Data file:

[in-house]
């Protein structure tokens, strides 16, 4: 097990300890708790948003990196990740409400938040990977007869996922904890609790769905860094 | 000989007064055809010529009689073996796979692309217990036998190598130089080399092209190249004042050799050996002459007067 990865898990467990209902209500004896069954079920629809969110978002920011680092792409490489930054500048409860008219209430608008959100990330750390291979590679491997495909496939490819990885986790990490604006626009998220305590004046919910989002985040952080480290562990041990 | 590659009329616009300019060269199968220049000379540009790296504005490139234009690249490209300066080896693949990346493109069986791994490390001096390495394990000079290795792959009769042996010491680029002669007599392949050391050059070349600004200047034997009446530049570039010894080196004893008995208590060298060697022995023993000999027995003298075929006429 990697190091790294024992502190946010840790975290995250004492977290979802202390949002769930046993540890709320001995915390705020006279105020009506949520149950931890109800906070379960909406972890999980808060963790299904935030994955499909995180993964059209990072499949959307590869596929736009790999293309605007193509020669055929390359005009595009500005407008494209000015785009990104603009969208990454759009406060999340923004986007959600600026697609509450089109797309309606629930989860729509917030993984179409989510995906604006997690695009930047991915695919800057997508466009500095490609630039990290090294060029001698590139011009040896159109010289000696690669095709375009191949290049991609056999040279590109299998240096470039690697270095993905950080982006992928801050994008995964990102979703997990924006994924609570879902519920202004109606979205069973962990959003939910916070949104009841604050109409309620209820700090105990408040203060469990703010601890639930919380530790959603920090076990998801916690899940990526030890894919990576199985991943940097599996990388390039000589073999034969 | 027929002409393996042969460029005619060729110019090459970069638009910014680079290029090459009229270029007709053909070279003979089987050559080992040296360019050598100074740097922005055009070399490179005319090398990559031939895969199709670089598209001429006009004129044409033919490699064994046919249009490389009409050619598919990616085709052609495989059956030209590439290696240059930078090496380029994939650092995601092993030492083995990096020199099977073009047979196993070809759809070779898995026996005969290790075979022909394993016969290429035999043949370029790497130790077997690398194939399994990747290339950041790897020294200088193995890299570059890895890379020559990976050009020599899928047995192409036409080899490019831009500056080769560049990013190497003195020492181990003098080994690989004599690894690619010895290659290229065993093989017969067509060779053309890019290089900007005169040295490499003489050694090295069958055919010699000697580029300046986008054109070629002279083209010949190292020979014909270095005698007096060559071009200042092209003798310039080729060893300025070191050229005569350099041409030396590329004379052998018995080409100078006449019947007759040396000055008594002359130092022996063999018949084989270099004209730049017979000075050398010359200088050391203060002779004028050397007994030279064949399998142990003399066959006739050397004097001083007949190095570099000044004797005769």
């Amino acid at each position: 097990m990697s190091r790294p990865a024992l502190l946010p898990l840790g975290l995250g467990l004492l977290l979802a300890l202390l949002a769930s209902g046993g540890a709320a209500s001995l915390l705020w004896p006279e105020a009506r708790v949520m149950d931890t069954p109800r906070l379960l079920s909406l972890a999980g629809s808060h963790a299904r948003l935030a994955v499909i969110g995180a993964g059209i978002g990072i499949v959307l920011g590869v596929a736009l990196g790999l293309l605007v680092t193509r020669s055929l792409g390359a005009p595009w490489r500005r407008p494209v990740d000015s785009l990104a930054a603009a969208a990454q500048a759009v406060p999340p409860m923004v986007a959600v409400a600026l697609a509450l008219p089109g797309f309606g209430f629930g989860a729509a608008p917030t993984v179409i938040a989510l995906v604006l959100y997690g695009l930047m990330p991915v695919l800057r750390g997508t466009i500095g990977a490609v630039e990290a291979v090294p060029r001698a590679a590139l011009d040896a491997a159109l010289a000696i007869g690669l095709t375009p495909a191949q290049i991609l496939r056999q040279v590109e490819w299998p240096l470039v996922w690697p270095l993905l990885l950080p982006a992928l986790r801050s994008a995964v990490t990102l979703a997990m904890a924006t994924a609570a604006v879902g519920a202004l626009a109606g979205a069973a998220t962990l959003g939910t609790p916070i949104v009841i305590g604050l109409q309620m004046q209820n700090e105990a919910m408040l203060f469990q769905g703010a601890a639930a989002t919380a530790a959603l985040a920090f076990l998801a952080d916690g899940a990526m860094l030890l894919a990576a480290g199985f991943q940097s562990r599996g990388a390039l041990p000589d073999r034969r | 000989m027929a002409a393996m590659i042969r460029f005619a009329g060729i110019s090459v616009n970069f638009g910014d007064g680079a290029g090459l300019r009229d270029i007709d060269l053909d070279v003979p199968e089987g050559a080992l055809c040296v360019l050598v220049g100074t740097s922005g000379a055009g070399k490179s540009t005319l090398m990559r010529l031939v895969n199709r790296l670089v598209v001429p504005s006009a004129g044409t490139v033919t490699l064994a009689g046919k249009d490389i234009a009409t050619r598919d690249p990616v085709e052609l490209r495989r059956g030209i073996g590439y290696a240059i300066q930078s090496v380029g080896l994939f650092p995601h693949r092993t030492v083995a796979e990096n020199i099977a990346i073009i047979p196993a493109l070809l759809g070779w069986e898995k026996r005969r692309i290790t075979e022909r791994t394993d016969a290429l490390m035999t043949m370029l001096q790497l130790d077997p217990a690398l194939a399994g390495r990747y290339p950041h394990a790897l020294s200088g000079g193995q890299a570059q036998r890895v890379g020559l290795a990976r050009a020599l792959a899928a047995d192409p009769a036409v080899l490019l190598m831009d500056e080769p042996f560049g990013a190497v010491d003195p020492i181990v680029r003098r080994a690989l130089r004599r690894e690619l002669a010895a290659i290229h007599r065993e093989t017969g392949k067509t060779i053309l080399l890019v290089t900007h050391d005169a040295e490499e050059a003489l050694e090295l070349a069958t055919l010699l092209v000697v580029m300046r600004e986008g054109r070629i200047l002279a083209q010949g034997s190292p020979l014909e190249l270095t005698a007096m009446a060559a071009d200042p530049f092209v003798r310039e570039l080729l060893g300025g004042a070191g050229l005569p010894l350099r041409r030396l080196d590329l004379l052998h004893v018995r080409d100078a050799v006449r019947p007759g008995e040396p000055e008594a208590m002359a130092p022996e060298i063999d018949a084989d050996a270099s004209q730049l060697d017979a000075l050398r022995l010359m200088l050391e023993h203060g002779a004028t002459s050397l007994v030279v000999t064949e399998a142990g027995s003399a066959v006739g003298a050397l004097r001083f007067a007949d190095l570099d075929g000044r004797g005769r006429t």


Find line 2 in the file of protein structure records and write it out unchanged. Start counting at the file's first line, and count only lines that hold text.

């Protein structure tokens, strides 16, 4: 097990300890708790948003990196990740409400938040990977007869996922904890609790769905860094 | 000989007064055809010529009689073996796979692309217990036998190598130089080399092209190249004042050799050996002459007067 990865898990467990209902209500004896069954079920629809969110978002920011680092792409490489930054500048409860008219209430608008959100990330750390291979590679491997495909496939490819990885986790990490604006626009998220305590004046919910989002985040952080480290562990041990 | 590659009329616009300019060269199968220049000379540009790296504005490139234009690249490209300066080896693949990346493109069986791994490390001096390495394990000079290795792959009769042996010491680029002669007599392949050391050059070349600004200047034997009446530049570039010894080196004893008995208590060298060697022995023993000999027995003298075929006429 990697190091790294024992502190946010840790975290995250004492977290979802202390949002769930046993540890709320001995915390705020006279105020009506949520149950931890109800906070379960909406972890999980808060963790299904935030994955499909995180993964059209990072499949959307590869596929736009790999293309605007193509020669055929390359005009595009500005407008494209000015785009990104603009969208990454759009406060999340923004986007959600600026697609509450089109797309309606629930989860729509917030993984179409989510995906604006997690695009930047991915695919800057997508466009500095490609630039990290090294060029001698590139011009040896159109010289000696690669095709375009191949290049991609056999040279590109299998240096470039690697270095993905950080982006992928801050994008995964990102979703997990924006994924609570879902519920202004109606979205069973962990959003939910916070949104009841604050109409309620209820700090105990408040203060469990703010601890639930919380530790959603920090076990998801916690899940990526030890894919990576199985991943940097599996990388390039000589073999034969 | 027929002409393996042969460029005619060729110019090459970069638009910014680079290029090459009229270029007709053909070279003979089987050559080992040296360019050598100074740097922005055009070399490179005319090398990559031939895969199709670089598209001429006009004129044409033919490699064994046919249009490389009409050619598919990616085709052609495989059956030209590439290696240059930078090496380029994939650092995601092993030492083995990096020199099977073009047979196993070809759809070779898995026996005969290790075979022909394993016969290429035999043949370029790497130790077997690398194939399994990747290339950041790897020294200088193995890299570059890895890379020559990976050009020599899928047995192409036409080899490019831009500056080769560049990013190497003195020492181990003098080994690989004599690894690619010895290659290229065993093989017969067509060779053309890019290089900007005169040295490499003489050694090295069958055919010699000697580029300046986008054109070629002279083209010949190292020979014909270095005698007096060559071009200042092209003798310039080729060893300025070191050229005569350099041409030396590329004379052998018995080409100078006449019947007759040396000055008594002359130092022996063999018949084989270099004209730049017979000075050398010359200088050391203060002779004028050397007994030279064949399998142990003399066959006739050397004097001083007949190095570099000044004797005769």